Australian shipbuilders Austal announced a full year loss of $85 million for FY2016 Monday, citing cost overruns for the U.S. Navy's Independence-class littoral combat ship program.
The firm said that its losses "reflected costs of implementing design modifications across the LCS program to meet the US Naval Vessel Rules," changes which were announced during the so-called "shock trials" of the USS Jackson. The explosives tests were intended to evaluate the strength and survivability of the Independence-class platform, and the Navy said that the ship performed well.
"The impact of the one-off downward adjustment to the LCS program has had on our earnings this year was disappointing, but Austal still has a strong order book and is generating strong cash flows,” CEO David Singleton said. “We now have a much clearer understanding of the design required and margins that will be generated from the remaining LCS vessels."
The shipbuilder holds contracts for 11 Independence-class ships. When including an up-armored frigate variant and the Lockheed Martin-built Freedom-class ships, the Navy’s LCS order would come to 52 vessels, half built by Austal. The warships are controversial; late last year, Secretary of Defense Ash Carter ordered the Navy to cut the order total to 40 and to select only one shipbuilder and one vessel.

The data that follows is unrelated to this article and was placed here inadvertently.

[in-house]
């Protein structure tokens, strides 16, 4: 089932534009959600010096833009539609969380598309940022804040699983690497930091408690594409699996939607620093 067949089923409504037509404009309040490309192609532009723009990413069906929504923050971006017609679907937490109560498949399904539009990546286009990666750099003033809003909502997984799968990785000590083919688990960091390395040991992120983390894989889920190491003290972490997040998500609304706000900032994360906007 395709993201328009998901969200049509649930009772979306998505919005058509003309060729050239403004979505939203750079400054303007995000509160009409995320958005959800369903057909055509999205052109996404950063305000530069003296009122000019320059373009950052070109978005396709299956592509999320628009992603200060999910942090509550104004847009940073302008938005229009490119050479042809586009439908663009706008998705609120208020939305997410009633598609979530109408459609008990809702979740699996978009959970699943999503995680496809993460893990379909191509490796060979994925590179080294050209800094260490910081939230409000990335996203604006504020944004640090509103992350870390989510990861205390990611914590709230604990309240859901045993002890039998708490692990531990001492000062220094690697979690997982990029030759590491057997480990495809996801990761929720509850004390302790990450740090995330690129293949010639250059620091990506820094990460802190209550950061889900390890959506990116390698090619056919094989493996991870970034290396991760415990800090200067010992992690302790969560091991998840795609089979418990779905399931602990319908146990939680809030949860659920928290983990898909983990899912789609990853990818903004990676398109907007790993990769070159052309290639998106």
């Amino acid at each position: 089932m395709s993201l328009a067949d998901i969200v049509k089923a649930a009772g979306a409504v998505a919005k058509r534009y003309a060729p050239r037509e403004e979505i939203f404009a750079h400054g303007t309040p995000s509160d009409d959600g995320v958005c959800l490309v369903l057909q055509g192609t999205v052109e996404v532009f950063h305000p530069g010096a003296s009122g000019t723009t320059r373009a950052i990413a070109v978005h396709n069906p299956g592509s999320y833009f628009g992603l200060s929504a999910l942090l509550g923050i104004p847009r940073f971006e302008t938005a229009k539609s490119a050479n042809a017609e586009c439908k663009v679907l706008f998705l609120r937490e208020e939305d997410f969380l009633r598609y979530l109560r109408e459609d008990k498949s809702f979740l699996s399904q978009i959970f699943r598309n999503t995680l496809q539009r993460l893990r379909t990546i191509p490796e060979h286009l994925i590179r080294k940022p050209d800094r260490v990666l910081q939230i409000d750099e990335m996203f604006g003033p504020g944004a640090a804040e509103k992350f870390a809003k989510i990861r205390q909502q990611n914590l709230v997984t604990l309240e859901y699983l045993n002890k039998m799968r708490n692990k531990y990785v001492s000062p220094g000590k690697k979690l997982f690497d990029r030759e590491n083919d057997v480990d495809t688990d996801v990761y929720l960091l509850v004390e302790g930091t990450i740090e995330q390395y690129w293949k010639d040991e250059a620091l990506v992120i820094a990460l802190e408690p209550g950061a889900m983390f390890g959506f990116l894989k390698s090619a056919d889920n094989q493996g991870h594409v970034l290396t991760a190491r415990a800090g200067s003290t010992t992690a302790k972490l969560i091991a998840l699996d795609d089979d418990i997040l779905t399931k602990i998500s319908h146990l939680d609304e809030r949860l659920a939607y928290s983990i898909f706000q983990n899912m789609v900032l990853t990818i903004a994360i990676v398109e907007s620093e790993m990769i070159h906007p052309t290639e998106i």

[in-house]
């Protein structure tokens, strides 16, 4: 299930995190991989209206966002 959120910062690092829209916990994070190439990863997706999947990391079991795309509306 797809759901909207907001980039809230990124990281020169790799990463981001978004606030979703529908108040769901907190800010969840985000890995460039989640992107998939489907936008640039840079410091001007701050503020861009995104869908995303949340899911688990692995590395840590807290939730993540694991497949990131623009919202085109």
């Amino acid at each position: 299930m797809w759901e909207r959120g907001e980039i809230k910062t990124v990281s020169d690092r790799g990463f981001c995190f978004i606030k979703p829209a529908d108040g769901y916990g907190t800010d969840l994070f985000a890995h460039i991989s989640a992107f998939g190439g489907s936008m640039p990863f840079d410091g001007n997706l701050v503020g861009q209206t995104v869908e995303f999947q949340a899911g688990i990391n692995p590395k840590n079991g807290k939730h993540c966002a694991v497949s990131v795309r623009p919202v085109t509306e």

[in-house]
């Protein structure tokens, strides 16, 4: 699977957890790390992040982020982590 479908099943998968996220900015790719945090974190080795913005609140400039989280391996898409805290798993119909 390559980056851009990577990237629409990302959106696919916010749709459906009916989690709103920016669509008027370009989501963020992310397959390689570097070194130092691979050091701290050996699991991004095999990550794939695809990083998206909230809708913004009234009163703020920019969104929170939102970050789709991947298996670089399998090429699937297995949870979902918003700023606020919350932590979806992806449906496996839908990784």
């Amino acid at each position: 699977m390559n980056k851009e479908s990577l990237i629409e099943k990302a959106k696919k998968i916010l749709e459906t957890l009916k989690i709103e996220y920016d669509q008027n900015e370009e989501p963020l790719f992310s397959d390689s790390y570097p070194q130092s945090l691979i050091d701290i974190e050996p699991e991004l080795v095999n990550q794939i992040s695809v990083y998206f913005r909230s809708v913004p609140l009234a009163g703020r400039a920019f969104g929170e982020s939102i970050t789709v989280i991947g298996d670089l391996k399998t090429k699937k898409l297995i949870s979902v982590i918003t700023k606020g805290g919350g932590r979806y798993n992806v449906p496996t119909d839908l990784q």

"Forty is enough," Carter said at an event in March. "The Navy's own war-fighting analysis indicates that, but it is also our priority . . . it allows us to have the right kind of ships, lethality, and to make investments [elsewhere].”
The Navy has openly disagreed with his assessment.
Austal said that its Australian unit’s earnings were hurt by a drop in activity due to the completion of its eight Cape Class patrol boats for the Royal Australian Navy. The domestic segment effectively broke even for the year.
Its Philippines shipyard reported a small loss, which Austal described as disappointing; the firm has already changed out management and has a remediation plan for next year’s operations.
The firm is in the enviable position of having more cash on hand than debt by a positive margin of about $50 million – a strong balance sheet in an industry which is weathering a prolonged downturn in commercial orders.
“Austal is well placed with an order book of $3.4 billion across our three shipyards . . . and significant pipeline opportunities for defence and commercial vessels," Singleton said.